The puzzling circumstances surrounding the arrest and subsequent death of Sandra Bland, a woman described by those close to her as an anti-police brutality activist, prompted a comprehensive investigation to be performed by multiple agencies including the Waller County District Attorney’s Office, The Texas Ranger Division of the state’s Department of Safety and the FBI.
Bland was found hanged in a cell at Waller County Jail July 12, where she had been detained for three days for an arrest stemming from a traffic stop. While Bland’s death was originally ruled as a suicide, Waller County District Attorney Elton Mathis said that the inquiry “is being treated like a murder investigation.” Mathis noted, however, that “It is very much too early to make any kind of determination that this was a suicide or a murder because the investigations are not complete.”
The news of Bland’s death in police custody led to several questions, including why Bland was being held in jail as a result of what began as a traffic stop for not using her turn signal while changing lanes. According to a July 16 Texas DPS news release, Bland was arrested on July 10th during the traffic stop because she “became argumentative and uncooperative” toward police. TxDPS went on to report that Bland was arrested because she assaulted a police officer.
Ross Weidner of ABC7 Chicago tweeted a copy of what appeared to be an affidavit from a Texas DPS trooper, identified as Brian Encinia, alleging that Bland swung her elbows at the trooper and kicked his shin.
NBC News reported that the traffic stop appeared to escalate beyond a routine incident when Bland was ordered by an officer to put out her cigarette. Cannon Lambert, a lawyer for Bland’s family, said that he saw the dash cam video and Bland disagreed with the order. “Why do I have to put out a cigarette when I’m in my own car?” Lambert quoted Bland as saying to police. Lambert said that the officer “then looked to force her to get out of the car by way of opening the door and started demanding that she do.” Bland reportedly attempted to take video of the incident with her phone, but exited her vehicle when a Taser was pointed at her.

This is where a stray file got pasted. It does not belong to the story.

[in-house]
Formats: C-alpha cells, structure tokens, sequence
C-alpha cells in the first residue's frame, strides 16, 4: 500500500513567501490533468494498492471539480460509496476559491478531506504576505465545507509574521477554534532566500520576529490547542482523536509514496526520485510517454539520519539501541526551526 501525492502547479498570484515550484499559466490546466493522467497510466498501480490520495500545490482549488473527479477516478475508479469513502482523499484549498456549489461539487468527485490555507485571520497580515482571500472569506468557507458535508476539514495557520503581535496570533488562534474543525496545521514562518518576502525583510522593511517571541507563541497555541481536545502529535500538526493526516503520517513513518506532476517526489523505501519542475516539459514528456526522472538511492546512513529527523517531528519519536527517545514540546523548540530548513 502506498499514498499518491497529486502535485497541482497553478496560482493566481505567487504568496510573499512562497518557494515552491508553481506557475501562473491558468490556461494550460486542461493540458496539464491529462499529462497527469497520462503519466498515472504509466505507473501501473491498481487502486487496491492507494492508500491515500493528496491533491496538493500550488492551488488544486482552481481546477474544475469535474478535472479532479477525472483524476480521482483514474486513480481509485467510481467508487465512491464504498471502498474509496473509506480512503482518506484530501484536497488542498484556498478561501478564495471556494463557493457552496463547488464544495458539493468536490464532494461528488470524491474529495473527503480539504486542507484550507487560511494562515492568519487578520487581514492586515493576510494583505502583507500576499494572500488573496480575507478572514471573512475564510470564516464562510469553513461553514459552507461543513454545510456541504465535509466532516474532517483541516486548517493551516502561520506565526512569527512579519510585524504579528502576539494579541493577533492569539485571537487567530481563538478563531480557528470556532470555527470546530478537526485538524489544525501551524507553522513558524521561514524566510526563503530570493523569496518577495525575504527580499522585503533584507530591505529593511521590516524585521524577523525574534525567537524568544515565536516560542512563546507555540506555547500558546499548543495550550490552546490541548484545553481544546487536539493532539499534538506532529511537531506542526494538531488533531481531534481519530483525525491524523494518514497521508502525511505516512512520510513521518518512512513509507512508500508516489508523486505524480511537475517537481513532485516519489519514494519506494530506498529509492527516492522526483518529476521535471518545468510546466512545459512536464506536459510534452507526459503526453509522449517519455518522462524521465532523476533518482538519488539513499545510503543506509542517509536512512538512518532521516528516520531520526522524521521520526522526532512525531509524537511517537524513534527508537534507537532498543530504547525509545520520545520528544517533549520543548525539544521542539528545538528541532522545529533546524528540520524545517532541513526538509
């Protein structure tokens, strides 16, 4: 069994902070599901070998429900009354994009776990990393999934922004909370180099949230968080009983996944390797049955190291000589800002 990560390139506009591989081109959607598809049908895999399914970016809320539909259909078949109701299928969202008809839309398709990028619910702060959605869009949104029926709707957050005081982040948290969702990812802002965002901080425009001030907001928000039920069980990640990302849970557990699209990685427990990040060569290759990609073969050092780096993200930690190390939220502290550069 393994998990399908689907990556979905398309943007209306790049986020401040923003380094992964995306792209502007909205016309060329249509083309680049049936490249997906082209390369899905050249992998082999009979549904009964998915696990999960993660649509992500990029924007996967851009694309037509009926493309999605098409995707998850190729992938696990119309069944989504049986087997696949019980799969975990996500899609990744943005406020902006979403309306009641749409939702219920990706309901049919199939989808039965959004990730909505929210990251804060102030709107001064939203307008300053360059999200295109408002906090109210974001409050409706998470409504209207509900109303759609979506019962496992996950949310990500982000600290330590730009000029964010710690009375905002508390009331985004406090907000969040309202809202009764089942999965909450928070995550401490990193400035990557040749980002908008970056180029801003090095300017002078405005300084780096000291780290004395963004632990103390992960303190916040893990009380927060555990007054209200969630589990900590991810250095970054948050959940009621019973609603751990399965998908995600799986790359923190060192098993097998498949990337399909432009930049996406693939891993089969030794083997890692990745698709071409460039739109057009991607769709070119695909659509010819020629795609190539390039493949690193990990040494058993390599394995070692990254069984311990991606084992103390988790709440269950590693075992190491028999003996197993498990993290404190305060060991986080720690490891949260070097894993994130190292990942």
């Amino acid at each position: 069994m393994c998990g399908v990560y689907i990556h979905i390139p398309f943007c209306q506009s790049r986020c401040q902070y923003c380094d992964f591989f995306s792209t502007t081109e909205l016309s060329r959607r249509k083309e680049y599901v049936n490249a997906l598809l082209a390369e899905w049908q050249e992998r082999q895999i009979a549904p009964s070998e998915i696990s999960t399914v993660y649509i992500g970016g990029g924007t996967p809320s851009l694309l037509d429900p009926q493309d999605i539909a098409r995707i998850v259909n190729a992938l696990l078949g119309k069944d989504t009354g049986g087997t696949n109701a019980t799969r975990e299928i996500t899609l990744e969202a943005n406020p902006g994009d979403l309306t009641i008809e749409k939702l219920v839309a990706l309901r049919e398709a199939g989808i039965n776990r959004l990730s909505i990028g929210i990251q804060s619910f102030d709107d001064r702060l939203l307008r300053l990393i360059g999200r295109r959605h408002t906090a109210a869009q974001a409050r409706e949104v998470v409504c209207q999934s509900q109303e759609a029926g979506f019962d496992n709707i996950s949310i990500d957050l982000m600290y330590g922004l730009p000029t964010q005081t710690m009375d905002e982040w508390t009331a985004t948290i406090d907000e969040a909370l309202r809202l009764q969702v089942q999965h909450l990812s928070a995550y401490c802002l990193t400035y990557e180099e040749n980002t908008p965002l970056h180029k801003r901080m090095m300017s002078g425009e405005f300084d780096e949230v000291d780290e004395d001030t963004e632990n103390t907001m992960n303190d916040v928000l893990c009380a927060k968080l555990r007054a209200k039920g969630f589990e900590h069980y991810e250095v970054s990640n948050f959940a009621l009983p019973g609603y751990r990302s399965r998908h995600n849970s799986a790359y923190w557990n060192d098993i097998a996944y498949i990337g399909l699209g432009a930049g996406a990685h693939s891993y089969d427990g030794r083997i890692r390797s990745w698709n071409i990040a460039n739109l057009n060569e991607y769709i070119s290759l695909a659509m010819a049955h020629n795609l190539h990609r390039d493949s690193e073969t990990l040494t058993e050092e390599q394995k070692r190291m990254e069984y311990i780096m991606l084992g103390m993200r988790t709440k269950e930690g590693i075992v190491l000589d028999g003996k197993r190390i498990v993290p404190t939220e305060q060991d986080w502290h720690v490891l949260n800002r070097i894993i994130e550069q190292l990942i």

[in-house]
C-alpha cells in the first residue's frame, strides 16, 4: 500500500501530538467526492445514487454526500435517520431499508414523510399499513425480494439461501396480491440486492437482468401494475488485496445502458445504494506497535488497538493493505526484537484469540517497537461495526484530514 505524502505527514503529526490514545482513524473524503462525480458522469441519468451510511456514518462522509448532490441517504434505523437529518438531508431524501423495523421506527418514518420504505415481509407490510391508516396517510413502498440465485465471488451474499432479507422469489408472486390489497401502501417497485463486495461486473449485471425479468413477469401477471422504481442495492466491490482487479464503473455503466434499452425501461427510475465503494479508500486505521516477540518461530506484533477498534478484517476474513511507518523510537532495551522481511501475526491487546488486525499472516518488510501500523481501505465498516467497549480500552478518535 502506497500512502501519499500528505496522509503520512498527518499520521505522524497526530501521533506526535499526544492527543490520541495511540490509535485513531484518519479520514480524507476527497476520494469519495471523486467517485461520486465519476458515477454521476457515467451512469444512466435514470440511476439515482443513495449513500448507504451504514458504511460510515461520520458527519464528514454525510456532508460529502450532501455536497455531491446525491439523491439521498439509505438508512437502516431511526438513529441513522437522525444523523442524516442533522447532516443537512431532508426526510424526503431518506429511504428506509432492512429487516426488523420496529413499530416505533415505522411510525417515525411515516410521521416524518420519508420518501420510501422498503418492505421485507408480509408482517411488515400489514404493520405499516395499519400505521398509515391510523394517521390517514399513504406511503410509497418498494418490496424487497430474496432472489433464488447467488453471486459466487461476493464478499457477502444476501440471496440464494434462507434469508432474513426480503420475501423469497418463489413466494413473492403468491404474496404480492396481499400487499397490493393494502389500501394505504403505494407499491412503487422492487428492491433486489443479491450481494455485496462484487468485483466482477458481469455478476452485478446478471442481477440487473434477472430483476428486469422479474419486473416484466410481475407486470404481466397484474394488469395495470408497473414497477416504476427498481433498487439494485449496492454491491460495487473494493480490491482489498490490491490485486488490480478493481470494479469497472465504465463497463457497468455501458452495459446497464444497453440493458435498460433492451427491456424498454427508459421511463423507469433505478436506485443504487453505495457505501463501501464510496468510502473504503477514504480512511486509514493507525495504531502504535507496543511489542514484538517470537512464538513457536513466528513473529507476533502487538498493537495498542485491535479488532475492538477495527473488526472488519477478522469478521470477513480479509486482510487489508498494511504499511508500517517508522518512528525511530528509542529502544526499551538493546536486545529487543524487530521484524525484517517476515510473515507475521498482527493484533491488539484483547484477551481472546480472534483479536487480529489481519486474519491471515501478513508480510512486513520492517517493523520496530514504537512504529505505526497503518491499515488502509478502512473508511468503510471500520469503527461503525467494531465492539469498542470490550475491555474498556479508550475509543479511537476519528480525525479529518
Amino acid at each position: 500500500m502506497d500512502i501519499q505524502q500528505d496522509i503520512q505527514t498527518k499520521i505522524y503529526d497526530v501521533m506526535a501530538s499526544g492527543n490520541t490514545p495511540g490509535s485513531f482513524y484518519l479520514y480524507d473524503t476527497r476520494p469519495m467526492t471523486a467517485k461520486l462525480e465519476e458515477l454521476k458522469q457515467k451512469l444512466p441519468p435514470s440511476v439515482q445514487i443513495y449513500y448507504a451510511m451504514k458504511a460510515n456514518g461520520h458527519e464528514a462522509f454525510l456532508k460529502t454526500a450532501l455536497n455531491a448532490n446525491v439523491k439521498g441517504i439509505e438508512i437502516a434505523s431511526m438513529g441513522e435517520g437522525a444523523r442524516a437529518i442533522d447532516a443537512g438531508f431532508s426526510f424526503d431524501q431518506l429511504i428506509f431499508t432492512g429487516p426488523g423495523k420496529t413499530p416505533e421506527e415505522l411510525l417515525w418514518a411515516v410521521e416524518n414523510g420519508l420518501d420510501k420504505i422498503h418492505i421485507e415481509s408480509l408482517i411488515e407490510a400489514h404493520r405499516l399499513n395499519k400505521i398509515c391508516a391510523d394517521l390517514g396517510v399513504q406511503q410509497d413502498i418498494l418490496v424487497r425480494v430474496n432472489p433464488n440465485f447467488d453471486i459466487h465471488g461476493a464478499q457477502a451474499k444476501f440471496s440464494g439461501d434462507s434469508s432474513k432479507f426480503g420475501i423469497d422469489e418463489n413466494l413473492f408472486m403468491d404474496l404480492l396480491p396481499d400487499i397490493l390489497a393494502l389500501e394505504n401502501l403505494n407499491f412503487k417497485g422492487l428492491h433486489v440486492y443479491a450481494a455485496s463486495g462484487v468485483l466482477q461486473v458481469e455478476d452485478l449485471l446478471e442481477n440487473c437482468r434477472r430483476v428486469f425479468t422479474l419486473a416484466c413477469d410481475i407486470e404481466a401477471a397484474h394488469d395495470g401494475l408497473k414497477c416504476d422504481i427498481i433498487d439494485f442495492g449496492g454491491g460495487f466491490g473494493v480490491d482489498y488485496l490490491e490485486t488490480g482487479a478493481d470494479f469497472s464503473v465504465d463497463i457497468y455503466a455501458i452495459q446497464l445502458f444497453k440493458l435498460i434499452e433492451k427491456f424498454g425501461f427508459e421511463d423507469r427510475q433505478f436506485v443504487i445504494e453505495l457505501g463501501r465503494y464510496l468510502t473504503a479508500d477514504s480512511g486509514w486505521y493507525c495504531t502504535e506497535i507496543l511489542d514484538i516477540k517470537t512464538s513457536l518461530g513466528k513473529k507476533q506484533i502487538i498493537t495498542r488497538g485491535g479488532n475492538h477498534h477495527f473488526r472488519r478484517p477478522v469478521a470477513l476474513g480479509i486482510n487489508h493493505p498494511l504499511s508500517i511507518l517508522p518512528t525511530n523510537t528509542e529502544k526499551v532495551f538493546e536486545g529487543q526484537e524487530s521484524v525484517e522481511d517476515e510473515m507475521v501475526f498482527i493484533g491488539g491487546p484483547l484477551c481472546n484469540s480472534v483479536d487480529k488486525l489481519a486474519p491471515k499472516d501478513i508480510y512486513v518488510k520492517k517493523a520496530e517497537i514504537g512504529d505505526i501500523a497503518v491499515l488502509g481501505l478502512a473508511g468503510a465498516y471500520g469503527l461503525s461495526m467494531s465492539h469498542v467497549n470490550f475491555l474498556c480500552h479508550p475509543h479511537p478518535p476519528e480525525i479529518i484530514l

A July 17 TxDPS release acknowledged that “In the preliminary review of the traffic stop that occurred in Prairie View on July 10, 2015, involving Sandra Bland, we have identified violations of the department’s procedures regarding traffic stops and the department’s courtesy policy.” The officer involved has been moved to administrative duty.
Police dashboard video of the traffic stop is expected to be released Tuesday according to NBC News, and TxDPS stated that video footage related to Bland’s case will be released to the public following forensic analysis. A YouTube video purported to be witness footage of part of Bland’s traffic stop can be seen below.
Brian Cantrell, the head of the criminal investigation division for Waller County Sheriff’s Office, claimed that Bland’s death was a suicide. “I want to make clear that the death of Ms. Bland was a tragic incident, not one of criminal intent or a criminal act,” Cantrell said. According to Cantrell, Bland strangled herself with a plastic bag.
Cantrell’s claim was quickly disputed by friends and family of Bland, who asserted that Bland was not suicidal. Family members said that Bland had recently started relocating from Illinois to Texas to take a new job at Prairie View A&M University. One family member reported Bland being “in good spirits” while waiting to be released from Waller County Jail.
This story has been updated to include information from the Twitter account of ABC7’s Ross Weidner.